When during my week in London I got some time to myself I caught the Tube to Fulham to visit a particular shop. I’m not used to reading maps of a city as big as London so I underestimated the distance from Hammersmith station to the shop and decided to walk, along Fulham Palace Road. The station complex gave way to shops which gave way to houses which gave way to shops again; the road meandered like a river and the buildings on either side were like the cliffs of a gorge. Near Fulham Cemetery I heard a sound, unfamiliar yet also intrinsically familiar; strange and out-of-place. It sounded like a parrot shrieking and that’s exactly what it was: I looked up and there was that unmistakable shape, slender and long-tailed, with pointed wings; it’s a shape I see every day in Australia and I didn’t expect to see against the cold grey sky of London.
The bird flew into the park next to the Cemetery. It was bright green, with a red beak, and I thought it should be easy to identify – how many parrots can there be in London? But the internet revealed a baffling – perhaps baffled – array of possible answers. From the colouration and markings I deduced that the parrot I’d seen must be a Rose-ringed Parakeet, an animal whose various subspecies are found across south Asia and central Africa – but the description of the bird seemed too large to be the delicate creature I observed. No matter, it’s the best guess I’ve got, and perhaps in this instance – a parrot in London! – the particular species is not so important.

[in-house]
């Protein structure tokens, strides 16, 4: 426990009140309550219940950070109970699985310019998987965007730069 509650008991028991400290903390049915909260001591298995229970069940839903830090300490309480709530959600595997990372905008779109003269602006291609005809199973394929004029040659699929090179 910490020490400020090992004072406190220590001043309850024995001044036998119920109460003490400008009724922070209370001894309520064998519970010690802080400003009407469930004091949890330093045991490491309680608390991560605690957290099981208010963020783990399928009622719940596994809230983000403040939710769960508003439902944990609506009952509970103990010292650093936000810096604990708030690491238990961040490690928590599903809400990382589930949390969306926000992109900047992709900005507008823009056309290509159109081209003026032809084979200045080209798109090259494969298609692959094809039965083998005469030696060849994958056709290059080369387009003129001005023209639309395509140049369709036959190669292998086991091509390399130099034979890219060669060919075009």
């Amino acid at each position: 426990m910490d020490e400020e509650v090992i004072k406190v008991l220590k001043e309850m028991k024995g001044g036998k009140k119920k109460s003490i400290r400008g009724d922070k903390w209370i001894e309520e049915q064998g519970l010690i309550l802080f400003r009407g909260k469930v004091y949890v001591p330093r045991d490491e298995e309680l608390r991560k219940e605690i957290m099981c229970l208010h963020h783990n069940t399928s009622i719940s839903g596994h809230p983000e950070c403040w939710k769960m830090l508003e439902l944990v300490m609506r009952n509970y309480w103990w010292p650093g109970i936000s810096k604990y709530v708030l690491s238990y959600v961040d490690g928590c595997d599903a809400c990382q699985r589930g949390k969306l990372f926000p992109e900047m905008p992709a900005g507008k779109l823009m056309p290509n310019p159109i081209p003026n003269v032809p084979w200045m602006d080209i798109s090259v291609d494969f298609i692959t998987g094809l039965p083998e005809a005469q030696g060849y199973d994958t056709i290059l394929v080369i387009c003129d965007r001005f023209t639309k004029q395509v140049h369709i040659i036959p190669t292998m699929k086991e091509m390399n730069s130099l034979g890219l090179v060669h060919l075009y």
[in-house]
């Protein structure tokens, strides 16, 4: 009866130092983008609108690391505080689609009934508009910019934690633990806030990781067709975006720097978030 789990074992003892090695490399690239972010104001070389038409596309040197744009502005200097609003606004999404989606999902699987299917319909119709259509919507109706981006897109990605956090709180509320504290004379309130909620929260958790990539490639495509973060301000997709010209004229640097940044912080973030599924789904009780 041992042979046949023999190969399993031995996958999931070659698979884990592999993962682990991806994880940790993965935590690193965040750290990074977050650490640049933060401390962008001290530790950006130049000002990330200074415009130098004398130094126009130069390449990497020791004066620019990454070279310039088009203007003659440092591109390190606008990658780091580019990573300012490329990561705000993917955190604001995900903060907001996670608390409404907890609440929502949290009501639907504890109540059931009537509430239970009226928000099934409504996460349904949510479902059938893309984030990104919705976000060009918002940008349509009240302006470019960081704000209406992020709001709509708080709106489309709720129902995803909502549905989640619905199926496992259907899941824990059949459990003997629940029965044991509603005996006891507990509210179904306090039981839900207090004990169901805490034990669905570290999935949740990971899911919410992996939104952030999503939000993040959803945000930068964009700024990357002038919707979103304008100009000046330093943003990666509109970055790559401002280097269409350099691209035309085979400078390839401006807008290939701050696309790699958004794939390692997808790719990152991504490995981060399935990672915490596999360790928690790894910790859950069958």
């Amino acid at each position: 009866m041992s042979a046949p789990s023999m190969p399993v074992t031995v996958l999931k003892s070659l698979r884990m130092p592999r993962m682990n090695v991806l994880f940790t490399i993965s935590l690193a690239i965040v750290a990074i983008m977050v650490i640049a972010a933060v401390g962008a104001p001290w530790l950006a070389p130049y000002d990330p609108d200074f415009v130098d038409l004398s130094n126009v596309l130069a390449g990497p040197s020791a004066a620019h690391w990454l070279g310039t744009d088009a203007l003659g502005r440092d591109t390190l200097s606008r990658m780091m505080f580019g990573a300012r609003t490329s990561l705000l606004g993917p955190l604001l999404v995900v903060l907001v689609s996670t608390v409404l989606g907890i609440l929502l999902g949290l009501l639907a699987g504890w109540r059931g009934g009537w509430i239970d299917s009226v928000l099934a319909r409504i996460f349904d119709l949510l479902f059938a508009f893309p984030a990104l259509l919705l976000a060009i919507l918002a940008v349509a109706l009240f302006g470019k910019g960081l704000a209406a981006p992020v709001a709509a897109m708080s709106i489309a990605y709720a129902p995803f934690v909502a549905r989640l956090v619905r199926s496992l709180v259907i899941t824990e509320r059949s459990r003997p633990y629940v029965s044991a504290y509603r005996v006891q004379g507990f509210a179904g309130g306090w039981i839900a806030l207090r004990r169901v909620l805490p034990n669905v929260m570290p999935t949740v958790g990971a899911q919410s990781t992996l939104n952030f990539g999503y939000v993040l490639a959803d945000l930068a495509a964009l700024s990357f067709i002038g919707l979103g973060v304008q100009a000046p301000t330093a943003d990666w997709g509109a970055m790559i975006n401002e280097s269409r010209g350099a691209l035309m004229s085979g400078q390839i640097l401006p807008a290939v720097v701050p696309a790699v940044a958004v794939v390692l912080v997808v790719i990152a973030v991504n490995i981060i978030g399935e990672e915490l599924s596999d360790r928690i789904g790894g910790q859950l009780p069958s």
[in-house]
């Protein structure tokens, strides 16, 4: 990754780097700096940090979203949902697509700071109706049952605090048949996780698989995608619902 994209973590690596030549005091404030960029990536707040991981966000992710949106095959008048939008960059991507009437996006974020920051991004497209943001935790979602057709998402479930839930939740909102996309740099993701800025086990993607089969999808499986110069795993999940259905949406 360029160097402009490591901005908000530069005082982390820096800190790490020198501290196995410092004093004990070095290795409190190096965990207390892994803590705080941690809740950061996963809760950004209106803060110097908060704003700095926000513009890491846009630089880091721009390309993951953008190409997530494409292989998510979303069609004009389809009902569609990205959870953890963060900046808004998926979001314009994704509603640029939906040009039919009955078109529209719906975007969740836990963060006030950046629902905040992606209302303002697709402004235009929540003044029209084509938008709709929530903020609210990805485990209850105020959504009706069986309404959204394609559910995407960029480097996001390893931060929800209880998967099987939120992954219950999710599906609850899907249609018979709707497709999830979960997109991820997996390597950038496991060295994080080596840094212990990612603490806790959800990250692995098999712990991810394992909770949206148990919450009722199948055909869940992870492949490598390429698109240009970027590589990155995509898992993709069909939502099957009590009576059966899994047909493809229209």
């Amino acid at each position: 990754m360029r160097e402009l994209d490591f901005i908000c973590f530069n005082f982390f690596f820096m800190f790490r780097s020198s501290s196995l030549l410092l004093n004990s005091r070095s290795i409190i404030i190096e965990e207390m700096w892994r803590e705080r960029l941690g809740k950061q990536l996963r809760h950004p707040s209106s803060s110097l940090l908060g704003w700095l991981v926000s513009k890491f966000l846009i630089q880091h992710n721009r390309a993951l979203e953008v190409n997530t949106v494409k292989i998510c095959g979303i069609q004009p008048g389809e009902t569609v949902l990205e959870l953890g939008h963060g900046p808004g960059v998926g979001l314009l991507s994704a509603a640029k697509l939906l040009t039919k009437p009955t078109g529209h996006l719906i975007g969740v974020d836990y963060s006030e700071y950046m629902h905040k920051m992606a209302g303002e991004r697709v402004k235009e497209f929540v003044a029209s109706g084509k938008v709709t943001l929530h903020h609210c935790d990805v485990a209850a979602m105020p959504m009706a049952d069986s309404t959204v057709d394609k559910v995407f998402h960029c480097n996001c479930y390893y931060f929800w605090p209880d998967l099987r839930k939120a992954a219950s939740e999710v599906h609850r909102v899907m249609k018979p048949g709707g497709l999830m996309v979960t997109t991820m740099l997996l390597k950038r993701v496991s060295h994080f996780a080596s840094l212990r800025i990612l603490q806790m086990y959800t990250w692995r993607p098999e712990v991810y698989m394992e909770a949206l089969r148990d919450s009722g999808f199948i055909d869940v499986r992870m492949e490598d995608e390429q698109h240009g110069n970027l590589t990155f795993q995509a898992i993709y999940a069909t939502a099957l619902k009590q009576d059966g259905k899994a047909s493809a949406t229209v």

Not being in a hurry I followed the parrot into the cemetery; I supposed that it might be looking for a nest-hollow, the season being spring in name at least. Soon I heard the bird call again and saw it, sure enough, investigating a hole in a large elm. There were others, too – other birds and other trees, other hollows. Wherever the parrots came from, whatever species they are, however they arrived in London, they’re breeding now – the weather must be horribly alien to them but they seem to be flourishing. I wonder if they die in winter, in the snow, more readily than the native birds do – or do their feathers, those wonderful insulators, keep them warm? Do they feel, in some ancient instinct, that something’s not right, that they’re not where they should be?
Whatever they feel, they’re making a go of it. They’d read some infinitesimal sign in the season’s weather and something in them had clicked: springtime, time to nest and breed and raise up the next generation of London parrots. At some stage they’ll become native, I suppose, like the Barbary Macaques (Macaca sylvanus) in Gibraltar; like Dingoes (Canis lupus dingo) in Australia. The world changes, bit by bit. By the time we left London, after two weeks, the skies were blue, the trees were beginning to leaf, and the parks were filled with the sound of people and the sound of birdsong.
Image sourced and adapted from http://en.wikipedia.org